Studying the surface of a comet is challenging as the nucleus is either too far to be resolved in details, or it is close enough but
its own activity hides all the features we would like to investigate.
One of the topic of interest is the localization of active regions on the surface. Although this can be done from a spacecraft, the
jets of gas and dust represent a hazard for any probe passing at close distance from the nucleus and any hint on the local activity
should be taken into consideration to constrain the approach.
(Credit: ESA/Rosetta/MPS for OSIRIS Team MPS/UPD/LAM/IAA/SSO/INTA/UPM/DASP/IDA)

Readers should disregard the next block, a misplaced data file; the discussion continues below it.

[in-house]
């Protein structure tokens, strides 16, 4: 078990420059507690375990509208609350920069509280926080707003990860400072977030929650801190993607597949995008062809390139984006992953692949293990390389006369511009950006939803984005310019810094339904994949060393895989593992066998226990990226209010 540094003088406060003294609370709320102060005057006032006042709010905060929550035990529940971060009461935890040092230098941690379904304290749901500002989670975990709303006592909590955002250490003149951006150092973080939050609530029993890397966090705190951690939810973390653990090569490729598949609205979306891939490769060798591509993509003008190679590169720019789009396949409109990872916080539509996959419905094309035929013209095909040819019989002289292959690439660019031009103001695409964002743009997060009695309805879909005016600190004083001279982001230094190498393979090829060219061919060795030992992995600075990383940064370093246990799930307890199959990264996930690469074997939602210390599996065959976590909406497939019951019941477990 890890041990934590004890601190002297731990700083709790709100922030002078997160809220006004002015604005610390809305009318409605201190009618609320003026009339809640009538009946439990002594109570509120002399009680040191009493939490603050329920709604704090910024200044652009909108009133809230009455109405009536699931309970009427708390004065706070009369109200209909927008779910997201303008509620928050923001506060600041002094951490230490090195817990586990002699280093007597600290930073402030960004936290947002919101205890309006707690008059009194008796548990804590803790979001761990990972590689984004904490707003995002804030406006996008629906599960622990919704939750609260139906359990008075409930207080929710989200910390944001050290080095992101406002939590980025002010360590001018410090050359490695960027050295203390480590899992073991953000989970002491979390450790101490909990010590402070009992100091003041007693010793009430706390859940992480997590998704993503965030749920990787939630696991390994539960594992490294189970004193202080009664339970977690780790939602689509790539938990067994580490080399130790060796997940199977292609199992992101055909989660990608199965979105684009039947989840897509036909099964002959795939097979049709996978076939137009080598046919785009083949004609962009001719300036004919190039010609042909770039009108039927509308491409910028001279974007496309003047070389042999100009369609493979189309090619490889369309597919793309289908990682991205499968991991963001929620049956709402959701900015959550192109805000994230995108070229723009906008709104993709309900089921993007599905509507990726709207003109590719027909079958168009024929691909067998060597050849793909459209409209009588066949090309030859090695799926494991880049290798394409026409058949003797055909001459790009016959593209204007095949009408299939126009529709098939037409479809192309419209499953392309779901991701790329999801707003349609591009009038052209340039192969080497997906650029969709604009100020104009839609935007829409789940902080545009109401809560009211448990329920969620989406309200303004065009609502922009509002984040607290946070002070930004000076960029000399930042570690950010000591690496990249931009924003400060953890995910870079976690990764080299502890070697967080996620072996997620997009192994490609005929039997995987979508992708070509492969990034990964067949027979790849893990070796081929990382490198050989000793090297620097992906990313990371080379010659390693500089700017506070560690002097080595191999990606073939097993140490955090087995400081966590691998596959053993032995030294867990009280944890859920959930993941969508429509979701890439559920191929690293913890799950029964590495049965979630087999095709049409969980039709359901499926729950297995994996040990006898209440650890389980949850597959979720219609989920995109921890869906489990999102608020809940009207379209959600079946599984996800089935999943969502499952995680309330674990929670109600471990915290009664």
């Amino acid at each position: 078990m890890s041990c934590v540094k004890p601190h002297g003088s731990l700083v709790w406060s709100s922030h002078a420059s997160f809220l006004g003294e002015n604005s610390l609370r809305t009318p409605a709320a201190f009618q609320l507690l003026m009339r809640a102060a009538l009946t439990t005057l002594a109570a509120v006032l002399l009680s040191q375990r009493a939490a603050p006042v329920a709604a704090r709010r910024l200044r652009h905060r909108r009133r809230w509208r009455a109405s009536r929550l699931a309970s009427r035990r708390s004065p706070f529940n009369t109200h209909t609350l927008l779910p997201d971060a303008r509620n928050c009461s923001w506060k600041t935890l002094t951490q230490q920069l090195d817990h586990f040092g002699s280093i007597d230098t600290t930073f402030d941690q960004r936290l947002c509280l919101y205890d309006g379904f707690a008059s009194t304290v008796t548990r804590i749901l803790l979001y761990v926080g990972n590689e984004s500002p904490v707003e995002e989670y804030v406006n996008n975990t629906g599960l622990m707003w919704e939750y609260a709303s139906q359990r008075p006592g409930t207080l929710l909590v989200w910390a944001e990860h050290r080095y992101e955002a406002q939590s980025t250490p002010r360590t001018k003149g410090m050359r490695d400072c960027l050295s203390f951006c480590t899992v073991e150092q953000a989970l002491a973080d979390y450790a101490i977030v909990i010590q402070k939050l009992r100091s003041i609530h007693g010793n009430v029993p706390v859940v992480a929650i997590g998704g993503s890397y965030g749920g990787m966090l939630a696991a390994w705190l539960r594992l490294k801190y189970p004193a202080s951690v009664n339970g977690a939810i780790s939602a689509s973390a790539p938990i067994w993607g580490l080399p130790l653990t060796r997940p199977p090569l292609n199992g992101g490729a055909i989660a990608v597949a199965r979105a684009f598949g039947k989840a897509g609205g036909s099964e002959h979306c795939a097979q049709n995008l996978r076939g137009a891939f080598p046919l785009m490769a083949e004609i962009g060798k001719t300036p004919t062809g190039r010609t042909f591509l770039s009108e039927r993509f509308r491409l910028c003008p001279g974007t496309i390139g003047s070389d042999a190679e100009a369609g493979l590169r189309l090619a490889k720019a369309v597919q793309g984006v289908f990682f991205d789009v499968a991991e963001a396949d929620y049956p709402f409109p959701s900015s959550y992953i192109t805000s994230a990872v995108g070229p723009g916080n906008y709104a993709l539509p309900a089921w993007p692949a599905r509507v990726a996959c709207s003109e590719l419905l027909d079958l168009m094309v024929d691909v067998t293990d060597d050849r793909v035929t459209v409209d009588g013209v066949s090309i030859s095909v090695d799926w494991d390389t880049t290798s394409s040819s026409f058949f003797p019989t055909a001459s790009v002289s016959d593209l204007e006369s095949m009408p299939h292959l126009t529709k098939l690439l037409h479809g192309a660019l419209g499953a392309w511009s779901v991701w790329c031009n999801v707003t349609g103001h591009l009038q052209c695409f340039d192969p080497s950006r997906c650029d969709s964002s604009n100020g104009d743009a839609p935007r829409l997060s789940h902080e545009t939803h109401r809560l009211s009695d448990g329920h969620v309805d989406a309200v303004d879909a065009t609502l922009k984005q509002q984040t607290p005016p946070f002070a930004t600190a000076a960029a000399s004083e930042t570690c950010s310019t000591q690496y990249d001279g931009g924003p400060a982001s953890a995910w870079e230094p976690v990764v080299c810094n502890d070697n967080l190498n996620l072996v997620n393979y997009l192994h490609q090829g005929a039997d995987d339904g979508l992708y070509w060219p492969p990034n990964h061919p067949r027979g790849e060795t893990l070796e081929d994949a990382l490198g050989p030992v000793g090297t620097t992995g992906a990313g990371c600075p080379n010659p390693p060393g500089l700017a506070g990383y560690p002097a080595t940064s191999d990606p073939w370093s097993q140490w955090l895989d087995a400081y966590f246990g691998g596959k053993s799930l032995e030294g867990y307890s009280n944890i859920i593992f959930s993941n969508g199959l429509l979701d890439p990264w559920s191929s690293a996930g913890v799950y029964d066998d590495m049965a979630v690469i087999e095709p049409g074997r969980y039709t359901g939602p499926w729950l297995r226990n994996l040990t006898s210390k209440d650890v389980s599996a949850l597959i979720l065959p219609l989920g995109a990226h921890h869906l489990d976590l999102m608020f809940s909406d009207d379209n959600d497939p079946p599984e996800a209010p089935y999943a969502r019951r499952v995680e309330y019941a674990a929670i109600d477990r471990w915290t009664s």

Activity drives the evolution of the surface, through the release of gas and dust.
I use observations, analysis, and inversions of dust coma structures to identify regions of particular interest on the surface,
where sublimation and changes take place.
Once these regions are defined, I look at the physical processses involved and attempt to explain them.
By constraining the processes at work now, I build a story of how comets may have evolved since they formed.
This provides important constraints for the models of our early Solar System.